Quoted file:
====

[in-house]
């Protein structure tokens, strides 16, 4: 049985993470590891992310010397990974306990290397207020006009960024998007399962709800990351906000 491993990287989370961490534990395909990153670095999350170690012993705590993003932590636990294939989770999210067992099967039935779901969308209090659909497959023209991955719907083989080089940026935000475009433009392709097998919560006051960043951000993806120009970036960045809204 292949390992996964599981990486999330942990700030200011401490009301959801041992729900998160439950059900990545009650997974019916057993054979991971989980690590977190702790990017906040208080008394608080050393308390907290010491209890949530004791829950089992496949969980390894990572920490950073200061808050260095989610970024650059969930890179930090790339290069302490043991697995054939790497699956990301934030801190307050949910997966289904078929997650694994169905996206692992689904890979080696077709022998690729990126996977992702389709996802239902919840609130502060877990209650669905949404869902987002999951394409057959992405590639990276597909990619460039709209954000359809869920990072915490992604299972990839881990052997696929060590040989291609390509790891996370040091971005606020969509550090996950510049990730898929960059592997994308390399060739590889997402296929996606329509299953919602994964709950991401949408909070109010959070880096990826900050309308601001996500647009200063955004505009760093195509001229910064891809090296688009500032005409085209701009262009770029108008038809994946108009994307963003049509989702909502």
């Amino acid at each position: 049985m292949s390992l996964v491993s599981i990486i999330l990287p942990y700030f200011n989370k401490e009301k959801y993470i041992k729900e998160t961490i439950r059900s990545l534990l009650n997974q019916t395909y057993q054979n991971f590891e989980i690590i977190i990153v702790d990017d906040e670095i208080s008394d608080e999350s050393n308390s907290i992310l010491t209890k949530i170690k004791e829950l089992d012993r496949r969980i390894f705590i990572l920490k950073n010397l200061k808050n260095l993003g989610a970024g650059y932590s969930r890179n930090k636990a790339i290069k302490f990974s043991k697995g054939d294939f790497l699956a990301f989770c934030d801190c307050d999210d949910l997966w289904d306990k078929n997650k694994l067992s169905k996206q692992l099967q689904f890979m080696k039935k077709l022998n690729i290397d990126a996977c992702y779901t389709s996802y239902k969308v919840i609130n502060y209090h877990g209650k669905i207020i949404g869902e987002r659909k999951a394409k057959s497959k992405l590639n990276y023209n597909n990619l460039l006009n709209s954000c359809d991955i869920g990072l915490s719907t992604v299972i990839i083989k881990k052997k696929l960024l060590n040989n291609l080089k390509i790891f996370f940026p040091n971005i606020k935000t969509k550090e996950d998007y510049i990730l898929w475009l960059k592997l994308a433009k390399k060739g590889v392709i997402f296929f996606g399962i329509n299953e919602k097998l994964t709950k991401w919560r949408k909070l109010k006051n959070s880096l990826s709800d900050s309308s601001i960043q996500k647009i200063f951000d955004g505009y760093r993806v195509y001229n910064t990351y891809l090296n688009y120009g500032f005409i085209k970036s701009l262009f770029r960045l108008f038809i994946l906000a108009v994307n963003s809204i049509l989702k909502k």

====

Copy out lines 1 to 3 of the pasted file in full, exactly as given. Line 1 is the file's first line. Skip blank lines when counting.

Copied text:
[in-house]
């Protein structure tokens, strides 16, 4: 049985993470590891992310010397990974306990290397207020006009960024998007399962709800990351906000 491993990287989370961490534990395909990153670095999350170690012993705590993003932590636990294939989770999210067992099967039935779901969308209090659909497959023209991955719907083989080089940026935000475009433009392709097998919560006051960043951000993806120009970036960045809204 292949390992996964599981990486999330942990700030200011401490009301959801041992729900998160439950059900990545009650997974019916057993054979991971989980690590977190702790990017906040208080008394608080050393308390907290010491209890949530004791829950089992496949969980390894990572920490950073200061808050260095989610970024650059969930890179930090790339290069302490043991697995054939790497699956990301934030801190307050949910997966289904078929997650694994169905996206692992689904890979080696077709022998690729990126996977992702389709996802239902919840609130502060877990209650669905949404869902987002999951394409057959992405590639990276597909990619460039709209954000359809869920990072915490992604299972990839881990052997696929060590040989291609390509790891996370040091971005606020969509550090996950510049990730898929960059592997994308390399060739590889997402296929996606329509299953919602994964709950991401949408909070109010959070880096990826900050309308601001996500647009200063955004505009760093195509001229910064891809090296688009500032005409085209701009262009770029108008038809994946108009994307963003049509989702909502």
């Amino acid at each position: 049985m292949s390992l996964v491993s599981i990486i999330l990287p942990y700030f200011n989370k401490e009301k959801y993470i041992k729900e998160t961490i439950r059900s990545l534990l009650n997974q019916t395909y057993q054979n991971f590891e989980i690590i977190i990153v702790d990017d906040e670095i208080s008394d608080e999350s050393n308390s907290i992310l010491t209890k949530i170690k004791e829950l089992d012993r496949r969980i390894f705590i990572l920490k950073n010397l200061k808050n260095l993003g989610a970024g650059y932590s969930r890179n930090k636990a790339i290069k302490f990974s043991k697995g054939d294939f790497l699956a990301f989770c934030d801190c307050d999210d949910l997966w289904d306990k078929n997650k694994l067992s169905k996206q692992l099967q689904f890979m080696k039935k077709l022998n690729i290397d990126a996977c992702y779901t389709s996802y239902k969308v919840i609130n502060y209090h877990g209650k669905i207020i949404g869902e987002r659909k999951a394409k057959s497959k992405l590639n990276y023209n597909n990619l460039l006009n709209s954000c359809d991955i869920g990072l915490s719907t992604v299972i990839i083989k881990k052997k696929l960024l060590n040989n291609l080089k390509i790891f996370f940026p040091n971005i606020k935000t969509k550090e996950d998007y510049i990730l898929w475009l960059k592997l994308a433009k390399k060739g590889v392709i997402f296929f996606g399962i329509n299953e919602k097998l994964t709950k991401w919560r949408k909070l109010k006051n959070s880096l990826s709800d900050s309308s601001i960043q996500k647009i200063f951000d955004g505009y760093r993806v195509y001229n910064t990351y891809l090296n688009y120009g500032f005409i085209k970036s701009l262009f770029r960045l108008f038809i994946l906000a108009v994307n963003s809204i049509l989702k909502k």